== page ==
Seed Bead Sizes and Brands

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When you start beading, the different seed bead sizes can be very confusing. Worsegingerbread_house_box1 than that, it turns out that the same size of seed bead can actually vary a little bit from brand to brand! How does this affect your beadwork and what do you need to know? Well, read on, and I will explain the differences and take a look at why they matter. Then you’ll know which seed bead brands to look for and why.

Buy seed beads: Miyuki delica, Miyuki round, Toho round, Czech seed beads

If you are looking for a post about the sizing method for seed beads, then this is the blog post that you need.

How do seed bead sizes vary?

Let me begin with a common assumption. When you start beading and someone explains to you that seed beads are available in different sizes, 15, 11, 8, 6 and so on, this seems confusing enough. However, it doesn’t take too long to get your head around the sizing system. It is natural enough to then assume that a size 11 is a size 11. Unfortunately, as you continue with different projects, you may come to realise that this isn’t the case. Firstly, you may see different patterns list different brands in their materials list. Like most beginners, I made the error of ignoring the brand and just using the size of bead that I happened to have in stock. Sometimes this is fine, but sometimes I would find that the project just didn’t sit right. I might think it was my fault: perhaps my tension was wrong, or perhaps I had misunderstood an instruction as all this was new to me. Not necessarily: depending on the nature of the design, it may only work properly with a specific brand of seed bead.

Why is this? You may well ask. The simplest way to explain this is through an illustration. I created a little set of samples to show my students when I’m teaching. I took the leading brands of seed bead, the ones you are most likely to be buying, and stitched a little sample of Peyote stitch with each brand. Take a look below:

What is immediately obvious in my actual sample, but not so obvious from the selection of photos, is that the five samples are all slightly different sizes, even though they were all made with size 11 seed beads! Each sample is made with 14 rows of Peyote stitch, with five beads per row (count them up if you don’t believe me!). In order to help you really see the difference in the seed bead sizes, I’ve marked the width and height of each little sample. You will see that the difference is only as small as 1-2mm, but of course, the larger the sample you are beading, the more this tiny difference matters: it is magnified as you work.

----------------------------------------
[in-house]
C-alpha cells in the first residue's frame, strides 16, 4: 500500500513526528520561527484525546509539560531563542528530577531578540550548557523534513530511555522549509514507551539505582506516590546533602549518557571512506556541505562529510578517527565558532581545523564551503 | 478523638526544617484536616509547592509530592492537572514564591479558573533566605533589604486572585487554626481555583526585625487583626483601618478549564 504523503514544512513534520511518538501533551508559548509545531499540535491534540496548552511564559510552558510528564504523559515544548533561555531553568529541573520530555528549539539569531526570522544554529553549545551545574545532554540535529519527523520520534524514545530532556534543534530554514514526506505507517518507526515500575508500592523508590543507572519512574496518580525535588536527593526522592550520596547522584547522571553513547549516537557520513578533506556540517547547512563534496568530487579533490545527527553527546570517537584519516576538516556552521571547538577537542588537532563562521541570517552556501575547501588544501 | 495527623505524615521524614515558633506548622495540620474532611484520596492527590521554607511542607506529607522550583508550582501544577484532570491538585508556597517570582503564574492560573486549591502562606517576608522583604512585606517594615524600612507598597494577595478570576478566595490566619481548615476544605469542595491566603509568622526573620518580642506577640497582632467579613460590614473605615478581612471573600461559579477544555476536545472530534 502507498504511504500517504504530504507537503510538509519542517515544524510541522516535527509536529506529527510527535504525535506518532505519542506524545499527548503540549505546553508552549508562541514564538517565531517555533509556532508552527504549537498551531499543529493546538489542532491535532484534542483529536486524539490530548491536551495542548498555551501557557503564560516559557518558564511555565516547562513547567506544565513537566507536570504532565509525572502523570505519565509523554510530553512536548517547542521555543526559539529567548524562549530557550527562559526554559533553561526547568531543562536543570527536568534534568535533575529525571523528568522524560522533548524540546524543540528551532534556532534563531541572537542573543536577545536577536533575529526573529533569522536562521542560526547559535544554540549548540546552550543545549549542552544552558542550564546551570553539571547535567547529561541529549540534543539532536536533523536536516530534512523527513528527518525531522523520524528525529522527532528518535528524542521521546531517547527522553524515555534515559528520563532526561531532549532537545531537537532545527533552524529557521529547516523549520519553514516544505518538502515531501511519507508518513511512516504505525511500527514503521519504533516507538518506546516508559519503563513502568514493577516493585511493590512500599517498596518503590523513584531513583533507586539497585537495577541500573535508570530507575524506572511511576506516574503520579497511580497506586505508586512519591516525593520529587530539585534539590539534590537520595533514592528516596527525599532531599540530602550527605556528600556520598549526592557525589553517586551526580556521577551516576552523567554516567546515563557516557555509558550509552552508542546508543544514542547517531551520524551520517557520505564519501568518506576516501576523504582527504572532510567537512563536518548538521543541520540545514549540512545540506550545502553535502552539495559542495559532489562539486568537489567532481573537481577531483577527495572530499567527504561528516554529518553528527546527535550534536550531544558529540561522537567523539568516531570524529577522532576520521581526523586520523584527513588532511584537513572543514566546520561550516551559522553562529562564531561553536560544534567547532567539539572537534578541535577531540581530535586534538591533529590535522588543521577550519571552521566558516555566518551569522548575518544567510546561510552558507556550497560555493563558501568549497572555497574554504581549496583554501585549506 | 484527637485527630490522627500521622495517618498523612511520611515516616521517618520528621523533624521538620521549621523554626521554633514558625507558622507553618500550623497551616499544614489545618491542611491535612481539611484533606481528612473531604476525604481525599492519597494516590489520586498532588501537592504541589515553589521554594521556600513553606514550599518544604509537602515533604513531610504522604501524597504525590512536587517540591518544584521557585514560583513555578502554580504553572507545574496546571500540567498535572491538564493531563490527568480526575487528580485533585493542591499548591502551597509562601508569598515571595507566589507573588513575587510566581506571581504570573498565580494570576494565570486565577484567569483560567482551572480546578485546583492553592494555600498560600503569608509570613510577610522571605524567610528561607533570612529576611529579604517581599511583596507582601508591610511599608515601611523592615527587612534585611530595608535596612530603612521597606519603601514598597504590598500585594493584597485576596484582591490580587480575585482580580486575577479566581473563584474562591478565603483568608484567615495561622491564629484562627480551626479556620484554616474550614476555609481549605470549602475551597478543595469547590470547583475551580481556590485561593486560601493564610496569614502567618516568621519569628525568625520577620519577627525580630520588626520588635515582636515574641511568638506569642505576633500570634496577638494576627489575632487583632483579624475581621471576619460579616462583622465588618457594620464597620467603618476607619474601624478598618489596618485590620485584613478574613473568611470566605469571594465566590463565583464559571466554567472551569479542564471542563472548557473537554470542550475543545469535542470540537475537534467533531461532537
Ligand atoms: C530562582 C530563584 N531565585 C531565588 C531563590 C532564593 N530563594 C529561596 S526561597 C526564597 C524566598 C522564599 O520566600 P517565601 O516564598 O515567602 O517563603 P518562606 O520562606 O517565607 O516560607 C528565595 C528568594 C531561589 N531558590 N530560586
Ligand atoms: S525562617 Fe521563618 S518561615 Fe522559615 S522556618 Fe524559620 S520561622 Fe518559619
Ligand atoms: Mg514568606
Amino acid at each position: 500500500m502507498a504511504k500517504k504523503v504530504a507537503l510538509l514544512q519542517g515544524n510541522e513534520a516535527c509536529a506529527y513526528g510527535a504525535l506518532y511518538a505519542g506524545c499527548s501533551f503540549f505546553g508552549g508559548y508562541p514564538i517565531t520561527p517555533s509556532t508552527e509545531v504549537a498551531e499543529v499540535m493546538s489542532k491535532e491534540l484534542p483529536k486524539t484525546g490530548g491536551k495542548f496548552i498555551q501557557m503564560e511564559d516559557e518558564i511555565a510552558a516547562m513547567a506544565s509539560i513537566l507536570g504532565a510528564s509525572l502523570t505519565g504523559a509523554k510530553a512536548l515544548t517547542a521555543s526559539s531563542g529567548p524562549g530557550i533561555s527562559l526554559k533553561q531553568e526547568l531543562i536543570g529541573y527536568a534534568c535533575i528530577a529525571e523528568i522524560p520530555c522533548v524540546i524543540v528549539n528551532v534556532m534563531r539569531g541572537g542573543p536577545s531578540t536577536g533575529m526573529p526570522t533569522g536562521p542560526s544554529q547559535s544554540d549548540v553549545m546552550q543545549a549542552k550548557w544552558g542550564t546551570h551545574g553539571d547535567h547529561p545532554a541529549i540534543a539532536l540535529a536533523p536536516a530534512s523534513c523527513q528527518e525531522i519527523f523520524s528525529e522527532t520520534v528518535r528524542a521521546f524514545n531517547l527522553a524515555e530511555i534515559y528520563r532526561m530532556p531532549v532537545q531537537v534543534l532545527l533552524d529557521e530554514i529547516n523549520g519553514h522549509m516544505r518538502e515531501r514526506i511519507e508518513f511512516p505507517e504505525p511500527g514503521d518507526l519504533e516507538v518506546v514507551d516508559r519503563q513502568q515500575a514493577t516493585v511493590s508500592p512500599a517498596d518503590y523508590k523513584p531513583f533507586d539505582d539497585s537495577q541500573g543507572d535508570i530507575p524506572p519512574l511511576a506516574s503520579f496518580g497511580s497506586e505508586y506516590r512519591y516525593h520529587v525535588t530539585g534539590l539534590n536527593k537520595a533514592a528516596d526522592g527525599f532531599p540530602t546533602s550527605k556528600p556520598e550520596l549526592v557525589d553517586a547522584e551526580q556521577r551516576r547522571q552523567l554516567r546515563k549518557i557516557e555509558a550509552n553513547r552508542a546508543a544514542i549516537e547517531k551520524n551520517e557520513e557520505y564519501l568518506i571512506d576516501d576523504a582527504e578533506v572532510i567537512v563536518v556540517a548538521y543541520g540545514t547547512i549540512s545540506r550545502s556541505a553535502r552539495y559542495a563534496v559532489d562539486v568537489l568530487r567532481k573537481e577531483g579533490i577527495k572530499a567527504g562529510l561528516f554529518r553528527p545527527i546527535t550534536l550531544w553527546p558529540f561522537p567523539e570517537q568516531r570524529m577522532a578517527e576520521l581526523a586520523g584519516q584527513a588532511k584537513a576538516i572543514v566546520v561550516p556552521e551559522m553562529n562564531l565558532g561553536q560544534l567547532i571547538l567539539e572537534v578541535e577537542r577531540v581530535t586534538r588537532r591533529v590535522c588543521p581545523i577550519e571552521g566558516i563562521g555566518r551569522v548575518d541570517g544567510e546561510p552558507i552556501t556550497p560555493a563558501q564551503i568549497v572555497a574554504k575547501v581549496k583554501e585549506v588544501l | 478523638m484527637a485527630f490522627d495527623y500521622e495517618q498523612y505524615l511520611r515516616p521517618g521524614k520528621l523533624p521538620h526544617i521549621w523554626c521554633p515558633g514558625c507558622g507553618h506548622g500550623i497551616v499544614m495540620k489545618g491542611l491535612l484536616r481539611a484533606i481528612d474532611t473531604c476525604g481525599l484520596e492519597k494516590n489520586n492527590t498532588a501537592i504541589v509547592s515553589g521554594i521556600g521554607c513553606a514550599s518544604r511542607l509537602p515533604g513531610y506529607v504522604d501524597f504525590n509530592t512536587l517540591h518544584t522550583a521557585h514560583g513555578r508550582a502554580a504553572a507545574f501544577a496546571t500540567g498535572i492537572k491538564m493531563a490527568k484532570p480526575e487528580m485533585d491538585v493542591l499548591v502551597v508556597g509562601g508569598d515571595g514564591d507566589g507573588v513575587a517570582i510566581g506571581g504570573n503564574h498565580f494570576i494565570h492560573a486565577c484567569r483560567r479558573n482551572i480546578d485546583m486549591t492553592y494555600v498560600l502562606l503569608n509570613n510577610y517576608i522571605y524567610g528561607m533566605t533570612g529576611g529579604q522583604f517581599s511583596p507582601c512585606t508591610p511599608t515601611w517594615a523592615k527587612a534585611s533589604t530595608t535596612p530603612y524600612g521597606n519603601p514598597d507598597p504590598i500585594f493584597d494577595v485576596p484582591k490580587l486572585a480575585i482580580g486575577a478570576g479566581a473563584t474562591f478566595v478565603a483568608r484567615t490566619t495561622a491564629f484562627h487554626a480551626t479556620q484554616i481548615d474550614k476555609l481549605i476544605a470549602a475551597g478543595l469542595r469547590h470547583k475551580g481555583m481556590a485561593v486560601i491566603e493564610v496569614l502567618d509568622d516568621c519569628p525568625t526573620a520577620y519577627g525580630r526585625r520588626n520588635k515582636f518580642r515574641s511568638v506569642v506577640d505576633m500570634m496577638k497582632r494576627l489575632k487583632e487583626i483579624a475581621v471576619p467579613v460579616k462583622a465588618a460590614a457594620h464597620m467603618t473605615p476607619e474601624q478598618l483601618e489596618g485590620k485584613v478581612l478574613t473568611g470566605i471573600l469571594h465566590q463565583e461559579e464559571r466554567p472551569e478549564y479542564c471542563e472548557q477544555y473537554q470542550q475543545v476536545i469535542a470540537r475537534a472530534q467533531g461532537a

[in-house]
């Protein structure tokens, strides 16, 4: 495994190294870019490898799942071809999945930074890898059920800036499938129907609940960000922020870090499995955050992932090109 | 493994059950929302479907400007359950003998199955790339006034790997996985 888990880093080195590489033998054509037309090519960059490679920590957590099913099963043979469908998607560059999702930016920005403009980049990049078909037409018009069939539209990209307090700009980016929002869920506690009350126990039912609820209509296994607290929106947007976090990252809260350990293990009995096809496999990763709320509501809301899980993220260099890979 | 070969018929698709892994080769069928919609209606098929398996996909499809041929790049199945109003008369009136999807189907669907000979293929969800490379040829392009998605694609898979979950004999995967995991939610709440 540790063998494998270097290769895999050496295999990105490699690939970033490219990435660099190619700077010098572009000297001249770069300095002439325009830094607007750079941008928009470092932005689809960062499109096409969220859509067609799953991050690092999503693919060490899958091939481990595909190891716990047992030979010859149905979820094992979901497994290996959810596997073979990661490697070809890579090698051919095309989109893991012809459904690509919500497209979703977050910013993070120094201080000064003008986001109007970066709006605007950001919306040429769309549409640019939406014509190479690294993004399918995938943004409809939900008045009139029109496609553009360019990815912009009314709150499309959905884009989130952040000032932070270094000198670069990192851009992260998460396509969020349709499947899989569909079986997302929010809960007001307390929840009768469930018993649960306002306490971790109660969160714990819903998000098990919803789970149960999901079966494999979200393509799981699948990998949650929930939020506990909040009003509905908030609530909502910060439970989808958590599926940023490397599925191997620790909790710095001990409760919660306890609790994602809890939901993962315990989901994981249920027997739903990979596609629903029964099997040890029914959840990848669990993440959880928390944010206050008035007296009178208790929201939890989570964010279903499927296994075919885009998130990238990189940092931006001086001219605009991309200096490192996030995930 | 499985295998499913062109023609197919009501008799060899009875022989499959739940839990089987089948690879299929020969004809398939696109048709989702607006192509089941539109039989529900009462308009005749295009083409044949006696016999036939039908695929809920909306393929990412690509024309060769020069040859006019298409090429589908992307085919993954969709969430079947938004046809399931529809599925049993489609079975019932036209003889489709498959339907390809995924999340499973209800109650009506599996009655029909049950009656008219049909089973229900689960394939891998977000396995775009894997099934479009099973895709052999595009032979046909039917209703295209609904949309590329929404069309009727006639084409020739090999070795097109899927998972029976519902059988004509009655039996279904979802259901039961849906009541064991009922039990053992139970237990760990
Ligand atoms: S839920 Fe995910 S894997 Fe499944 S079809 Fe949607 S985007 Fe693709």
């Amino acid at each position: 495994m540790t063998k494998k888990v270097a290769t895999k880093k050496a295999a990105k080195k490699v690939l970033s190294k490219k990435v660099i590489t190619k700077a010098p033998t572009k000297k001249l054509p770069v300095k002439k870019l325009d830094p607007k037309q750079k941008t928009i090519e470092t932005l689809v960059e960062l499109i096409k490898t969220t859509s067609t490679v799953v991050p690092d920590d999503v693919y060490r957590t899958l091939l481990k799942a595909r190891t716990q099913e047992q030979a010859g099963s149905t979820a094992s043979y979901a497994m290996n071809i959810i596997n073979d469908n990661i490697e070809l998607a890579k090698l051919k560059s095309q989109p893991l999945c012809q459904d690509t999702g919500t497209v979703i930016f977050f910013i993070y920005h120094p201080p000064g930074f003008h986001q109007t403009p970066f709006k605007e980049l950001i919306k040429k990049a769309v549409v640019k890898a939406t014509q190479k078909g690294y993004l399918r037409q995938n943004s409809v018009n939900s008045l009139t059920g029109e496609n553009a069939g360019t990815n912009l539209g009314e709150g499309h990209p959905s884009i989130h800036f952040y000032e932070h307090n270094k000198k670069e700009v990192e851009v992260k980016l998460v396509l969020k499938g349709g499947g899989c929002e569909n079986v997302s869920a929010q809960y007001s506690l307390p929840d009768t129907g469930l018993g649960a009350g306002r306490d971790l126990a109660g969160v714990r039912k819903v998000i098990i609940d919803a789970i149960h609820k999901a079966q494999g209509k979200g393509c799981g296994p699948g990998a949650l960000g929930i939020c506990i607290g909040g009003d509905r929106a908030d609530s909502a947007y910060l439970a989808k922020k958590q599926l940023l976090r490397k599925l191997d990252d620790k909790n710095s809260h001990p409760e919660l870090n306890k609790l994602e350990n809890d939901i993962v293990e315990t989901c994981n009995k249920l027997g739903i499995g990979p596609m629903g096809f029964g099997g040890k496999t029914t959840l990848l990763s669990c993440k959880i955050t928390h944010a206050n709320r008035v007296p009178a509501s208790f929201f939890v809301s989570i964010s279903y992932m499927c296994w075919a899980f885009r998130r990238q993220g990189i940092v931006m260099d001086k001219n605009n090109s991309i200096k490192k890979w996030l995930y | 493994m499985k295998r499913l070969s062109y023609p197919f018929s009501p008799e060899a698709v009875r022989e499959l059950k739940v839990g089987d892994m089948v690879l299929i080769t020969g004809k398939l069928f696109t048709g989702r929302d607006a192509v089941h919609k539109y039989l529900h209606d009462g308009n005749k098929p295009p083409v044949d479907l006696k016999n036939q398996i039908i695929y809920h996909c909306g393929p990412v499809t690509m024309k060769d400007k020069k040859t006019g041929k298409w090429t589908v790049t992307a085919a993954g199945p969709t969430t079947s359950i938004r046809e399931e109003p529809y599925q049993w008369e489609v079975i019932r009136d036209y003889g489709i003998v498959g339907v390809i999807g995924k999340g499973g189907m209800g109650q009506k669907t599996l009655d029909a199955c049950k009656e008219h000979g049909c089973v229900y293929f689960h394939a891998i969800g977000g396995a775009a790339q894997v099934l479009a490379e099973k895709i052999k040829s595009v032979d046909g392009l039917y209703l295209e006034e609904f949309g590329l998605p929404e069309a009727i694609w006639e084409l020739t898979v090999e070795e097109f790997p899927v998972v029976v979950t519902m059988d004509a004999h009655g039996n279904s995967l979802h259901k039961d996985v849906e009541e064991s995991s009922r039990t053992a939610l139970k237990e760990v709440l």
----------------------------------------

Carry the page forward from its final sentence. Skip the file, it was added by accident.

How do I know which seed bead brand to buy?

There isn’t a simple answer to that question, but I am going to give you a few simple rules that will help you to avoid beading errors caused by seed bead sizes.

Rule number one: if you are buying seed beads for your own pleasure, then it really doesn’t matter which brand you choose. Buy whichever your local bead shop sells, or whichever has the colours that you like, but do scroll on down to check the essential tips about mixing seed bead brands…

Rule number two: if you are buying for a specific project, then make sure you buy the brand that the designer has specified. If you choose to substitute a different brand, then don’t be surprised if you find that the project doesn’t work quite as well as it should. What if the designer hasn’t specified a brand? In that case, just use your favourite and see what happens. There are two broad reasons why a designer may not specify a brand. Firstly, it may not matter, but again, scroll on down to read the essential information about mixing brands! Secondly, the designer may not be very experienced and may not realise that the brand matters (I’ve been there!), or may not even know which brand they used. Some bead sellers are better than others at labelling their stock. Remember, it’s not just you new beaders that might be confused about brands. Some people can live for years in the happy belief that seed bead sizes are consistent across manufacturers and brands. Only when you try the little sample experiment like I did, do you really understand how great the differences can be.

Seed bead sizes and mixing brands

You may be a step ahead of me here, but the next question to ask yourself is, what if I mix seed bead brands? Well, the answer is, it may not be pretty…or then again, it may lead to great things!

What do I mean by that? Well, take a look at the next little sample I beaded. I made a Seed bead sizes and brandsstrip of Peyote using each of my brands, beading six rows with each brand of size 11 bead (refer back to the labelled samples above, comparing the colours if you need to know which is which). I added in the delicas just to illustrate how different they are to the other seed beads. Notice how uneven the strip is: the width goes in and out as I change colour. This is what will happen to your beading project if you mix up brands. Whatever the project, whatever the stitch, the minute difference in sizes between the brands will have an impact on the finish.

In this little strip it creates unevenness. Think what it might do to a tube, or a geometric shape. Think how it might affect a project where the seed beads have been used to fill in spaces between other beads. So, the negative impact could be a project that looks uneven and untidy, or perhaps doesn’t sit properly (for example in a circular shape) if you have mixed your brands or used a different brand to the designer of the project. By all means build a mix of brands within your stash, but just remember to label each tube with its brand as well as its size and colour, then you won’t fall into the trap of using multiple brands within the same project.

However, for the curious amongst you, this knowledge can bring some positive effects. I recently saw someone wearing a twisted herringbone rope that had been made mixing seed beads (I’m not sure which brand) with delicas. The very subtle difference in the sizes gave the rope a gorgeous texture. So, if you like to design, use this knowledge to your advantage. Try mixing brands to see how the different seed bead sizes can be used to create deliberate textures or design interest.